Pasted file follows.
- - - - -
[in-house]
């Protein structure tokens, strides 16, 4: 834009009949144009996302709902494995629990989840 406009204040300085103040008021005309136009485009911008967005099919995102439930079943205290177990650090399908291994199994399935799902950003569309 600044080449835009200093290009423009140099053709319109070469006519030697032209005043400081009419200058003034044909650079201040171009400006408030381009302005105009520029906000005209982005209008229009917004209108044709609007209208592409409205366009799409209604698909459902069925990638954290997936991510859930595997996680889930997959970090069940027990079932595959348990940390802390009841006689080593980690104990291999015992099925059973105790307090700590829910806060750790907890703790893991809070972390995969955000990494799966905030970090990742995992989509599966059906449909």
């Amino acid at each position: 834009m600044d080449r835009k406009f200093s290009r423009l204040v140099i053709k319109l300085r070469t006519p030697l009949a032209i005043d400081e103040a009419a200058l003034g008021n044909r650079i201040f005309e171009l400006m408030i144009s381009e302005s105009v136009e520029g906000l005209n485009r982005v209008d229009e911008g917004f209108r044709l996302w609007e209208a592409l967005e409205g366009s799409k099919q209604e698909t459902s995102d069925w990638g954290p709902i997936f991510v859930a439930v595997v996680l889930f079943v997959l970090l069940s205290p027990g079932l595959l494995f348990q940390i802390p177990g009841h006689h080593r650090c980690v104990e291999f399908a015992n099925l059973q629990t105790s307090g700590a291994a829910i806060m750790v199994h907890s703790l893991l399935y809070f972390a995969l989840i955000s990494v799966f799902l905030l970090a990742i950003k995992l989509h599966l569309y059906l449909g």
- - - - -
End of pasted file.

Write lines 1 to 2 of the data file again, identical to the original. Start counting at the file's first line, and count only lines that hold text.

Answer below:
[in-house]
């Protein structure tokens, strides 16, 4: 834009009949144009996302709902494995629990989840 406009204040300085103040008021005309136009485009911008967005099919995102439930079943205290177990650090399908291994199994399935799902950003569309 600044080449835009200093290009423009140099053709319109070469006519030697032209005043400081009419200058003034044909650079201040171009400006408030381009302005105009520029906000005209982005209008229009917004209108044709609007209208592409409205366009799409209604698909459902069925990638954290997936991510859930595997996680889930997959970090069940027990079932595959348990940390802390009841006689080593980690104990291999015992099925059973105790307090700590829910806060750790907890703790893991809070972390995969955000990494799966905030970090990742995992989509599966059906449909």